Faithfully bringing events from the film to the comics page, The Last Jedi follows Rey and Finn as they stare down new challenges while their roles in the Resistance reach new heights. As new dangers approach and old threats emerge, the next generation of Star Wars heroes is here!

Capturing the galaxy-spanning action of The Last Jedi, experience Episode VIII as a beautiful graphic novel combining the epic wonder of Star Wars with the streamlined designs of Disney animation. This all-ages graphic novel is a must-read for longtime fans and a great introduction for young newcomers!

Manuscript Adaptation:  Alessandro Ferrari
Character Studies:  Igor Chimisso
Layout:  Stefano Simeone
Paint (background & settings):  Massimo Rocca
Paint (characters):  Kawaii Creative Studios
Cover:  Eric Jones
Art:  Ken Shue, Roberto Santillo, Marco Ghiglione, Manny Mederos, & Stefano Attardi
Publisher:  IDW Publishing
Price:  $9.99
Release Date:  August 29, 2018

The Last Jedi is IDW Publishing’s third release of Alessandro Ferrari’s adaptations of the Star Wars films.  This adaptation is a gently peeled version of the film, and is a refreshing read. The creative team has created a fluid story without diminishing any of the action or emotion from the movie. In fact, the stripped down sequences of key points in the story are actually enhanced by the brevity.

For example, the elegant departure of Luke Skywalker following his epic standoff with Kylo Ren is one of my favorite film sequences. Upon first perusal of this adaptation I was a bit wary of the scene being depicted in four frames. However, after reading the book through, I felt there was no loss but rather I re-experienced the scene in a new light. This is a pretty consistent and remarkable characteristic throughout the book.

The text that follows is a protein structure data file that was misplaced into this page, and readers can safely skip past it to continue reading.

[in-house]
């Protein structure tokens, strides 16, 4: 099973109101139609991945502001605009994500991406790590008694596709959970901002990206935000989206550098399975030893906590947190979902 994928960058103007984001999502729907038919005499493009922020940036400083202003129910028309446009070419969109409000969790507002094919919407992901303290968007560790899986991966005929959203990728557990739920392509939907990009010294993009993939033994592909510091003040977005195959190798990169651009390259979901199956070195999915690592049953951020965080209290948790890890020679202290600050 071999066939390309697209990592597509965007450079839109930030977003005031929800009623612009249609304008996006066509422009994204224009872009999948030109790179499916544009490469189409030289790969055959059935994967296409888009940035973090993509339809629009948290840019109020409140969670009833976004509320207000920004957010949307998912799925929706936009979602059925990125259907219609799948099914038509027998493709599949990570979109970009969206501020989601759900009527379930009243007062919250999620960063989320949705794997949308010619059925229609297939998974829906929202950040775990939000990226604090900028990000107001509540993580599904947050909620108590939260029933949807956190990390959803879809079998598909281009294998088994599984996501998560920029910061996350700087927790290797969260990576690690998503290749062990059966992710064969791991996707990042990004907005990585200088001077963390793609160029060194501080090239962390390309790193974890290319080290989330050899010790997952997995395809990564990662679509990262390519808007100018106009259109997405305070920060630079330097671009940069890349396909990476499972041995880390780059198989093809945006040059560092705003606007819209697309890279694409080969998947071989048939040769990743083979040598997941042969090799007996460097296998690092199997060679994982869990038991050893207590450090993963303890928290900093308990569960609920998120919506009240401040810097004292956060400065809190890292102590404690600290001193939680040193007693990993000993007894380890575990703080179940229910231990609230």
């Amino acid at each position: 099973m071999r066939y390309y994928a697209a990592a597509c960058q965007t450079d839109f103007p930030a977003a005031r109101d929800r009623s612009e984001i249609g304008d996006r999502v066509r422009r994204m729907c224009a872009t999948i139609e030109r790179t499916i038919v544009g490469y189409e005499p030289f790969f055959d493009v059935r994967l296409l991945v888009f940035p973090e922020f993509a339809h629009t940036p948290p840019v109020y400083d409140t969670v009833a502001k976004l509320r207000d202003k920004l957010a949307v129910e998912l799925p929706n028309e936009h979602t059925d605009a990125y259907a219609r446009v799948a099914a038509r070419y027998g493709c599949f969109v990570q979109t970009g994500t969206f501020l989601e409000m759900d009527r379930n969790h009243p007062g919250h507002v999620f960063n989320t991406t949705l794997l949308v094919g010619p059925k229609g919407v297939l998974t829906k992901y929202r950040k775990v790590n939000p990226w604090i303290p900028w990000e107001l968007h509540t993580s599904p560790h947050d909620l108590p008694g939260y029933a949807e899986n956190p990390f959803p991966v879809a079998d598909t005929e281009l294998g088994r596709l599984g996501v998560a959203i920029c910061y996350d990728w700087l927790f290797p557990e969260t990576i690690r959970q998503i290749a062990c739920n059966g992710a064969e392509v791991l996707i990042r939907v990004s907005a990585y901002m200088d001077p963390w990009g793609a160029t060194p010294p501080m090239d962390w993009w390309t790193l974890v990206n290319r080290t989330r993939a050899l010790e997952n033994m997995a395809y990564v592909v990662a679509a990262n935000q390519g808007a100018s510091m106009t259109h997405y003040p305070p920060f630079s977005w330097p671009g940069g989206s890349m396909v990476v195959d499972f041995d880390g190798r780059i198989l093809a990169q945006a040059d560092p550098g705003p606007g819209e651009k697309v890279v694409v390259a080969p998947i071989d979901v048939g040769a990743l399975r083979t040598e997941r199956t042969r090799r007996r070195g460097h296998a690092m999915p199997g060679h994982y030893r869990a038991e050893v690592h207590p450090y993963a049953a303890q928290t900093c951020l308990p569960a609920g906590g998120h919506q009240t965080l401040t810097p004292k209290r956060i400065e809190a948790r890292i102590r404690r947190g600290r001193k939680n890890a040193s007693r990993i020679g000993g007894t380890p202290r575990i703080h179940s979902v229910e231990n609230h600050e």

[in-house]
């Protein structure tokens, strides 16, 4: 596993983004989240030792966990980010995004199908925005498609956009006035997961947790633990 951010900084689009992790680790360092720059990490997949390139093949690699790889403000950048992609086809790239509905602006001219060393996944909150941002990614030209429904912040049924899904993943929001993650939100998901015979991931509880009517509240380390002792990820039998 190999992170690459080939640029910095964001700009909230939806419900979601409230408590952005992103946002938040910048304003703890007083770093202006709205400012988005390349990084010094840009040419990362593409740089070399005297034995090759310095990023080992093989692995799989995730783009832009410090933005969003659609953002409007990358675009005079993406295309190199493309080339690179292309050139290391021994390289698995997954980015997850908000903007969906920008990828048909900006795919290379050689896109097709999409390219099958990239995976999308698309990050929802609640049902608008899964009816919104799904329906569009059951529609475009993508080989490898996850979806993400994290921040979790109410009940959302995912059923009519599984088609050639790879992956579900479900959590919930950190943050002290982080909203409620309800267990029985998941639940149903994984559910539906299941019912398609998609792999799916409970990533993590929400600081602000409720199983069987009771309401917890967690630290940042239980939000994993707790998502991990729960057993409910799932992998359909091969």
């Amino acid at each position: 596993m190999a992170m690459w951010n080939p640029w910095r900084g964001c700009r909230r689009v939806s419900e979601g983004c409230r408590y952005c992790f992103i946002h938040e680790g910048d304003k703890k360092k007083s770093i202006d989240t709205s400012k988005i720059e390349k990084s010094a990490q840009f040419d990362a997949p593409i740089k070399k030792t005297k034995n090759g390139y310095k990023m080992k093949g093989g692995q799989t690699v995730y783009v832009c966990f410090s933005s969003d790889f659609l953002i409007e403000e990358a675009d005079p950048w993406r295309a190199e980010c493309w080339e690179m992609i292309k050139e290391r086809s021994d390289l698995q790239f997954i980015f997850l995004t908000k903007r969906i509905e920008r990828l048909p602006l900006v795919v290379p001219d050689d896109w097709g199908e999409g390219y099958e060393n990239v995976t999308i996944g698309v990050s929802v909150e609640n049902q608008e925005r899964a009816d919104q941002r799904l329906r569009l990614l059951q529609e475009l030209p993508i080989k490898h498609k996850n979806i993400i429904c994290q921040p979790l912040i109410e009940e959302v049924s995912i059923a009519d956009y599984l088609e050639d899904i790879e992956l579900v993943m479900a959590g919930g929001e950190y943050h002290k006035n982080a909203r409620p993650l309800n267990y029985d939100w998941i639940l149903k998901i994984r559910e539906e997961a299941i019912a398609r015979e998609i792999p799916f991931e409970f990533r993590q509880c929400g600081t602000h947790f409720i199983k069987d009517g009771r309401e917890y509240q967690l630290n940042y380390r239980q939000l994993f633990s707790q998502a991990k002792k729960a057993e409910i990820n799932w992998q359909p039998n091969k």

I won’t deny there are a lot of ill-feelings for The Last Jedi and I get some of criticisms that fans have, but I feel it has only clouded the perception of the film.  This adaptation pushes the fog away and reminds us that when you take away all of that clutter and see the film for what it is rather than how it fits, you realize it is a really good movie (the Marvel adaptation of The Last Jedi does a good job of it too).  If you aren’t going to go with me that far, you could agree that at least cinematically it is a really good.  Maybe you won’t, but that’s ok too. This adaptation may allow some fans to reevaluate and see the film and it’s narrative in a new light. Episode IX is only 463 days away and there is no telling where it is going to go.

I’ve enjoyed the artwork in all of the Ferrari adaptations. Once again, it is just the right balance of caricature which doesn’t make the characters outlandish or unrecognizable. In fact, I see a lot of similarity in these books with the upcoming Star Wars: Resistance animated series:  it’s not too cartoonish and it’s not too anime-style.

I definitely recommend this for any fan’s collection. The book is completely satisfying and suited for all ages. It offers a great way to reminisce on the film in one volume and I anxiously await getting my hands on the A New Hope adaptation by Ferrari which arrived late last month.